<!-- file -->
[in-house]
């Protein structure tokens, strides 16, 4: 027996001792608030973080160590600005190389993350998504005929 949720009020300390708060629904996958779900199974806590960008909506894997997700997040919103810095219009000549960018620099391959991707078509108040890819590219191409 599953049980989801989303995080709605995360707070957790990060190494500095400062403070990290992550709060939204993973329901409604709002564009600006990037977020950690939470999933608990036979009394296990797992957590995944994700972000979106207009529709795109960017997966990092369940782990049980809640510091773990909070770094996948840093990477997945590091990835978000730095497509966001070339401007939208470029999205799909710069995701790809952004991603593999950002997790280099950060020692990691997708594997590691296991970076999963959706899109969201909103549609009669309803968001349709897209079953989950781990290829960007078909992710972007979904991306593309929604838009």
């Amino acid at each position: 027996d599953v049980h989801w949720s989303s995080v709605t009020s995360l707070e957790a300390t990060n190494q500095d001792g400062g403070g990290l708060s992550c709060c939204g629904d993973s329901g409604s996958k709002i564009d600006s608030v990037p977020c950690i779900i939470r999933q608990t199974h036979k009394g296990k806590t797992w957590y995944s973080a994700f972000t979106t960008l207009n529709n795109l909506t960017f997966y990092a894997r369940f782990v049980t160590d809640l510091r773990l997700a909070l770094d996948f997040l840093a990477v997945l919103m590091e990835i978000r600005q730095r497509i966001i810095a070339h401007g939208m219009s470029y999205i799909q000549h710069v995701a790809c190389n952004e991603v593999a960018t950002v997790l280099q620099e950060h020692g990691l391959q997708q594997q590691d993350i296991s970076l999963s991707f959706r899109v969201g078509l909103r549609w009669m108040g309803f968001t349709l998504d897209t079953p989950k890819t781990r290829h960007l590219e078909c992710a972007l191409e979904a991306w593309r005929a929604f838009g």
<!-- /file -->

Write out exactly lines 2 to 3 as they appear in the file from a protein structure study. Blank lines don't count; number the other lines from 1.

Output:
């Protein structure tokens, strides 16, 4: 027996001792608030973080160590600005190389993350998504005929 949720009020300390708060629904996958779900199974806590960008909506894997997700997040919103810095219009000549960018620099391959991707078509108040890819590219191409 599953049980989801989303995080709605995360707070957790990060190494500095400062403070990290992550709060939204993973329901409604709002564009600006990037977020950690939470999933608990036979009394296990797992957590995944994700972000979106207009529709795109960017997966990092369940782990049980809640510091773990909070770094996948840093990477997945590091990835978000730095497509966001070339401007939208470029999205799909710069995701790809952004991603593999950002997790280099950060020692990691997708594997590691296991970076999963959706899109969201909103549609009669309803968001349709897209079953989950781990290829960007078909992710972007979904991306593309929604838009």
């Amino acid at each position: 027996d599953v049980h989801w949720s989303s995080v709605t009020s995360l707070e957790a300390t990060n190494q500095d001792g400062g403070g990290l708060s992550c709060c939204g629904d993973s329901g409604s996958k709002i564009d600006s608030v990037p977020c950690i779900i939470r999933q608990t199974h036979k009394g296990k806590t797992w957590y995944s973080a994700f972000t979106t960008l207009n529709n795109l909506t960017f997966y990092a894997r369940f782990v049980t160590d809640l510091r773990l997700a909070l770094d996948f997040l840093a990477v997945l919103m590091e990835i978000r600005q730095r497509i966001i810095a070339h401007g939208m219009s470029y999205i799909q000549h710069v995701a790809c190389n952004e991603v593999a960018t950002v997790l280099q620099e950060h020692g990691l391959q997708q594997q590691d993350i296991s970076l999963s991707f959706r899109v969201g078509l909103r549609w009669m108040g309803f968001t349709l998504d897209t079953p989950k890819t781990r290829h960007l590219e078909c992710a972007l191409e979904a991306w593309r005929a929604f838009g």